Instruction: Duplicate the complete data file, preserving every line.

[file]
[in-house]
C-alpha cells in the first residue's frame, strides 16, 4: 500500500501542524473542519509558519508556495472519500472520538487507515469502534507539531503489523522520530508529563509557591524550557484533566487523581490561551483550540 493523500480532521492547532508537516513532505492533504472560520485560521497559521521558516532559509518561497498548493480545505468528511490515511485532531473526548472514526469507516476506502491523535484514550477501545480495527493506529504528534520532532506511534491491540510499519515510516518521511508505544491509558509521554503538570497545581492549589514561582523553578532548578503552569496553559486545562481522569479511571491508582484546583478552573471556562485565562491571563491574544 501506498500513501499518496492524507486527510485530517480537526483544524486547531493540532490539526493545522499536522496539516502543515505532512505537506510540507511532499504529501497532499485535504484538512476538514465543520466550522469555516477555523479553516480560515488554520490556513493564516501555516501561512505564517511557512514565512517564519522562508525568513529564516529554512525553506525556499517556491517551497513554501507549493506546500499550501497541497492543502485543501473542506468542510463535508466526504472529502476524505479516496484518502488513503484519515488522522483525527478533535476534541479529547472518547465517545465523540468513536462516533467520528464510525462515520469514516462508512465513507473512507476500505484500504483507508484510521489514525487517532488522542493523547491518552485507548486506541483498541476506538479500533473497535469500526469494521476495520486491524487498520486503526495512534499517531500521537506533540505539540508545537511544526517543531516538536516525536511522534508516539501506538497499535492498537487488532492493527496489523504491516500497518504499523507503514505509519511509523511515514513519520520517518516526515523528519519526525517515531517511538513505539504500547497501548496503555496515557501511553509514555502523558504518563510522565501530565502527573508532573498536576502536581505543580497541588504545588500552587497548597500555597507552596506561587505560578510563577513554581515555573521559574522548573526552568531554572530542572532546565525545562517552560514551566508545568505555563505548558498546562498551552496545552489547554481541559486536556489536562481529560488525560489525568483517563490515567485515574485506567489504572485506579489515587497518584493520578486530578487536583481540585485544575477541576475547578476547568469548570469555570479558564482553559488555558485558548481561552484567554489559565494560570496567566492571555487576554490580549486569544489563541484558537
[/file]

[in-house]
C-alpha cells in the first residue's frame, strides 16, 4: 500500500501542524473542519509558519508556495472519500472520538487507515469502534507539531503489523522520530508529563509557591524550557484533566487523581490561551483550540 493523500480532521492547532508537516513532505492533504472560520485560521497559521521558516532559509518561497498548493480545505468528511490515511485532531473526548472514526469507516476506502491523535484514550477501545480495527493506529504528534520532532506511534491491540510499519515510516518521511508505544491509558509521554503538570497545581492549589514561582523553578532548578503552569496553559486545562481522569479511571491508582484546583478552573471556562485565562491571563491574544 501506498500513501499518496492524507486527510485530517480537526483544524486547531493540532490539526493545522499536522496539516502543515505532512505537506510540507511532499504529501497532499485535504484538512476538514465543520466550522469555516477555523479553516480560515488554520490556513493564516501555516501561512505564517511557512514565512517564519522562508525568513529564516529554512525553506525556499517556491517551497513554501507549493506546500499550501497541497492543502485543501473542506468542510463535508466526504472529502476524505479516496484518502488513503484519515488522522483525527478533535476534541479529547472518547465517545465523540468513536462516533467520528464510525462515520469514516462508512465513507473512507476500505484500504483507508484510521489514525487517532488522542493523547491518552485507548486506541483498541476506538479500533473497535469500526469494521476495520486491524487498520486503526495512534499517531500521537506533540505539540508545537511544526517543531516538536516525536511522534508516539501506538497499535492498537487488532492493527496489523504491516500497518504499523507503514505509519511509523511515514513519520520517518516526515523528519519526525517515531517511538513505539504500547497501548496503555496515557501511553509514555502523558504518563510522565501530565502527573508532573498536576502536581505543580497541588504545588500552587497548597500555597507552596506561587505560578510563577513554581515555573521559574522548573526552568531554572530542572532546565525545562517552560514551566508545568505555563505548558498546562498551552496545552489547554481541559486536556489536562481529560488525560489525568483517563490515567485515574485506567489504572485506579489515587497518584493520578486530578487536583481540585485544575477541576475547578476547568469548570469555570479558564482553559488555558485558548481561552484567554489559565494560570496567566492571555487576554490580549486569544489563541484558537